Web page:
Ads must be memorable, not persuasive, to influence choice

Jane Leighton

The most prevalent view of advertising is that it persuades, yet there is little evidence to support this idea. There is, however, more evidence in favour of an alternative view that says brand salience is what really counts.

The idea that advertising should be persuasive was supported in the millennium edition of the Journal of Marketing. “Persuasion is the only mode [of advertising] worthy of consideration,” it said (1).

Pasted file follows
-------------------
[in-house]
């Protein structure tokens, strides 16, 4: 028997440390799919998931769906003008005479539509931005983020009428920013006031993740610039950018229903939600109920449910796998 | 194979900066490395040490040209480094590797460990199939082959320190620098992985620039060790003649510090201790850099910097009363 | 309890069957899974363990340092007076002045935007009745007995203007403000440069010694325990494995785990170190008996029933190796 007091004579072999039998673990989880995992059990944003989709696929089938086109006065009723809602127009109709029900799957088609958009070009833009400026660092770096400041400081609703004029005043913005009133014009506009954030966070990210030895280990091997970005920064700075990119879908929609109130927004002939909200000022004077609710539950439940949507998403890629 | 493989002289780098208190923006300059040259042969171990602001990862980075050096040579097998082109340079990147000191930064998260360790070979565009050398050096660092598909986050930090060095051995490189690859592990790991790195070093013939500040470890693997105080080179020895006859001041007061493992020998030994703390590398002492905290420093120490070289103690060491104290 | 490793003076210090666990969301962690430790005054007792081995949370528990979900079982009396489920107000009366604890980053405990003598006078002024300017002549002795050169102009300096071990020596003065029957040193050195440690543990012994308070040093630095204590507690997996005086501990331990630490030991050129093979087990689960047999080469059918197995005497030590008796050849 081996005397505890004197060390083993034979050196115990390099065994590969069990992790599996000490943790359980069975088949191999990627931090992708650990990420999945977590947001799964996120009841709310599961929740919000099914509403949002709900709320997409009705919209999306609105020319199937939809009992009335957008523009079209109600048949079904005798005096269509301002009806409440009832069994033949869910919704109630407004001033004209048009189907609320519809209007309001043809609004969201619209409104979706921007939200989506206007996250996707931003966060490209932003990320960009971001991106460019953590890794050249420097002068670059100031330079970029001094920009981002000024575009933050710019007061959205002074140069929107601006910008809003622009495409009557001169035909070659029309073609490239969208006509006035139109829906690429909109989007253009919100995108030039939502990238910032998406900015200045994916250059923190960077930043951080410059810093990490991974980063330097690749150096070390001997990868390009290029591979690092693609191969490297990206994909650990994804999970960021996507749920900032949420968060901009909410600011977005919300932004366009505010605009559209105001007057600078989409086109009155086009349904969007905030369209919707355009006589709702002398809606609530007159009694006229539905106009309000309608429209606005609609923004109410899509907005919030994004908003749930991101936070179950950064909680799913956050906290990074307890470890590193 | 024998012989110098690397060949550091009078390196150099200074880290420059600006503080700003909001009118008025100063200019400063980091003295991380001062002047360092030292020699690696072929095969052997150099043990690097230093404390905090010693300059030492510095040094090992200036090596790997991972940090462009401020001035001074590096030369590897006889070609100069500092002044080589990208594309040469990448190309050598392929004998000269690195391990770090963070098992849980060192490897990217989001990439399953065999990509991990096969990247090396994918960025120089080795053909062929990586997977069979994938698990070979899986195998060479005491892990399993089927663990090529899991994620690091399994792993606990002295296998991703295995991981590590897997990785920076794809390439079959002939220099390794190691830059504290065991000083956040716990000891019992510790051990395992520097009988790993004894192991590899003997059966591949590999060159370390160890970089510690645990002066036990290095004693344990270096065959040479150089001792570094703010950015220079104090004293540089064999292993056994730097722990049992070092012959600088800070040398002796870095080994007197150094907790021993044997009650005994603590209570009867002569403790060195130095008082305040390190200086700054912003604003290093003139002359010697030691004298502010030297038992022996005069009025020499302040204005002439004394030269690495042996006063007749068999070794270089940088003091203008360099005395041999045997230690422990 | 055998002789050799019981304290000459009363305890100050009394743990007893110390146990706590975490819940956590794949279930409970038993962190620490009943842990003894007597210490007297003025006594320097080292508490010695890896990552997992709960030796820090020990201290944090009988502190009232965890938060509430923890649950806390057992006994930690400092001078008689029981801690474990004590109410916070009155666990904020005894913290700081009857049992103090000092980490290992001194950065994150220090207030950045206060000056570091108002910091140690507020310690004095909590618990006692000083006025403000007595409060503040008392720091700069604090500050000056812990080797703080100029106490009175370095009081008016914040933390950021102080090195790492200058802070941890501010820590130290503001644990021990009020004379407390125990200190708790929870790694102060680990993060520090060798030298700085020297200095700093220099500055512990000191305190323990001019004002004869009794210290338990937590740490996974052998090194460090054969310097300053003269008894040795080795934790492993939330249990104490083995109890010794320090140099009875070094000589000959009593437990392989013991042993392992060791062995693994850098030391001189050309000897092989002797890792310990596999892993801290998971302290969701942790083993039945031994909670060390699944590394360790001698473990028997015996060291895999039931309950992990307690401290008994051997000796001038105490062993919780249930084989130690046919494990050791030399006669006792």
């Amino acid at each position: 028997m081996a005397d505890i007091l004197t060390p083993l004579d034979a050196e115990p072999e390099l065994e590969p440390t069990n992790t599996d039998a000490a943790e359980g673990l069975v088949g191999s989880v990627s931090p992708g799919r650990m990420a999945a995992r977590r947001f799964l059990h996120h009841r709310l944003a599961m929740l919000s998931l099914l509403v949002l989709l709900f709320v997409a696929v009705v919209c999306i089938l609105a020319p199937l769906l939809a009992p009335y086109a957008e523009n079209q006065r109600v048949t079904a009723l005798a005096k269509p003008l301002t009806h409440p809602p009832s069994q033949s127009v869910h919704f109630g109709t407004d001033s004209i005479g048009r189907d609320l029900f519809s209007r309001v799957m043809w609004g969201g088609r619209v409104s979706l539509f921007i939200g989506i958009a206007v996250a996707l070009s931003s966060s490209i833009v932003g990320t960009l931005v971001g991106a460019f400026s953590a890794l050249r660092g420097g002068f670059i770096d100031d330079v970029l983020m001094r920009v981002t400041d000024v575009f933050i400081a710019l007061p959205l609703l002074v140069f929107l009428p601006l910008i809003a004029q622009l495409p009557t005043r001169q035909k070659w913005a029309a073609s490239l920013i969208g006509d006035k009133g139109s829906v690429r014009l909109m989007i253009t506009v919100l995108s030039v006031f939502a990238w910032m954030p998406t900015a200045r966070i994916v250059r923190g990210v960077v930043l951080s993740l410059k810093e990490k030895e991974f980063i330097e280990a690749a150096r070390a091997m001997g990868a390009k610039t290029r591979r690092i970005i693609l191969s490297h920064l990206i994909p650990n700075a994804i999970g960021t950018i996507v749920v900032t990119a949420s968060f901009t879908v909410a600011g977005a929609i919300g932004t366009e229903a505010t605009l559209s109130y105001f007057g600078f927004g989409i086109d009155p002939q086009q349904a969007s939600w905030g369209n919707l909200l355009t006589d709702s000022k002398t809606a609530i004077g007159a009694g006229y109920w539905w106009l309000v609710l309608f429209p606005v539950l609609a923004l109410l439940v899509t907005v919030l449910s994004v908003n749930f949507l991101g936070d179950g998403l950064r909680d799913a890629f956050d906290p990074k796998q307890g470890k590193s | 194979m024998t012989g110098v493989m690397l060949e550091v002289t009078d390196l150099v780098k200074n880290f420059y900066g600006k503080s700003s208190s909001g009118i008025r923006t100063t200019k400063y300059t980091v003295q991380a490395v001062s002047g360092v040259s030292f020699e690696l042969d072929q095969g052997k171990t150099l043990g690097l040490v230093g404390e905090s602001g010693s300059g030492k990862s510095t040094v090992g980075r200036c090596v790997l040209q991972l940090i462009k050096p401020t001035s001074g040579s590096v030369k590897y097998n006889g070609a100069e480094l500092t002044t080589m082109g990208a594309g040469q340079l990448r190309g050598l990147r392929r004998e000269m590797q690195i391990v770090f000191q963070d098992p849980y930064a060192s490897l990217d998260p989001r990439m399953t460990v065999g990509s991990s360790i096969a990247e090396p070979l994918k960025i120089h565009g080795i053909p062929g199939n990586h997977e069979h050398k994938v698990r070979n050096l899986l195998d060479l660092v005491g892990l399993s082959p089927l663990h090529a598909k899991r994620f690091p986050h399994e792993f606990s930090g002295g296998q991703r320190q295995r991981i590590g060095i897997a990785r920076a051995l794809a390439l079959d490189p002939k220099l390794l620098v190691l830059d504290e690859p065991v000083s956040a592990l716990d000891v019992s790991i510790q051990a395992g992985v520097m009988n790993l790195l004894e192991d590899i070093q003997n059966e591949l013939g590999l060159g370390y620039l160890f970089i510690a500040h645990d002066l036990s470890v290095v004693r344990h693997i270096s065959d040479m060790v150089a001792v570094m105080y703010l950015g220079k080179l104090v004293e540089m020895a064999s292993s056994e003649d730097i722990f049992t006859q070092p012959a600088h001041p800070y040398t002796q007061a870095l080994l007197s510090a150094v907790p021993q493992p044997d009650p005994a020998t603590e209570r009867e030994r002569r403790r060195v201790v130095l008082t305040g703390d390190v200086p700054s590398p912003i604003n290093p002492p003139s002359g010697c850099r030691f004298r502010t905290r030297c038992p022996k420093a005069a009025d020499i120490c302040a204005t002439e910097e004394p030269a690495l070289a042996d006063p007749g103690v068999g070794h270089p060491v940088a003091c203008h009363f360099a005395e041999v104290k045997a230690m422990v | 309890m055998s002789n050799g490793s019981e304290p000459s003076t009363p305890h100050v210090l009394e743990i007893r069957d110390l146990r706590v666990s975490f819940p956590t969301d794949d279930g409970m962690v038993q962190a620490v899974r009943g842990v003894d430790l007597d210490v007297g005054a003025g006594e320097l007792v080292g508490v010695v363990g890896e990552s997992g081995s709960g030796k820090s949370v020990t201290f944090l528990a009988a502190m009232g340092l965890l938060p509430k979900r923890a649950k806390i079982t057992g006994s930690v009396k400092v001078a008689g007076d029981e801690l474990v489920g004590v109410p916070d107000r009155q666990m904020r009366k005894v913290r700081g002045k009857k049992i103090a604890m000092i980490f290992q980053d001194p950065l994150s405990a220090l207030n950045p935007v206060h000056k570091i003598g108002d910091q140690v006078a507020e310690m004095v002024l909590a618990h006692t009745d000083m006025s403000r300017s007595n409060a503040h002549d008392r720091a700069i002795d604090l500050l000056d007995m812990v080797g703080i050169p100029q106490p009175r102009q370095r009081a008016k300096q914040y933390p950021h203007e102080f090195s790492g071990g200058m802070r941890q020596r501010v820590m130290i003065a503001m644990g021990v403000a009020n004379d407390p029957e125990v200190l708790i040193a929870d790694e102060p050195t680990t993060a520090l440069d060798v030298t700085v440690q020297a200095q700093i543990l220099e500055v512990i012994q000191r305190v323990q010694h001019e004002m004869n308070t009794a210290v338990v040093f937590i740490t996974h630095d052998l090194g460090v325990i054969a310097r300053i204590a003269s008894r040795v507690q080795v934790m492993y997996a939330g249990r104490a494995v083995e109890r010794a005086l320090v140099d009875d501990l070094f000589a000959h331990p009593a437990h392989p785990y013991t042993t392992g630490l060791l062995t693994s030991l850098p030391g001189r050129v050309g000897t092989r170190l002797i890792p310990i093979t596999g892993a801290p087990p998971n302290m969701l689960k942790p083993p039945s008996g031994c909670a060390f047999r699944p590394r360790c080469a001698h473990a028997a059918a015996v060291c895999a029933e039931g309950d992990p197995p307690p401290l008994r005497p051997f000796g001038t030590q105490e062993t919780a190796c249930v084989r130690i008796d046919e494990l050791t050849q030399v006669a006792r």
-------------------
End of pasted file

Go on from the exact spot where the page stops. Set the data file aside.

In 2008, Venu Gopal Nair, co-founder of ad agency Brand Portrait, claimed: “Advertising is about persuading, not about selling.” (2)

Tim Ambler of the London Business School (3) has voiced a similar sentiment: “The assumption that advertising equals persuasion is so ingrained in the US that to challenge it elicits much the same reaction as questioning your partner's parentage.”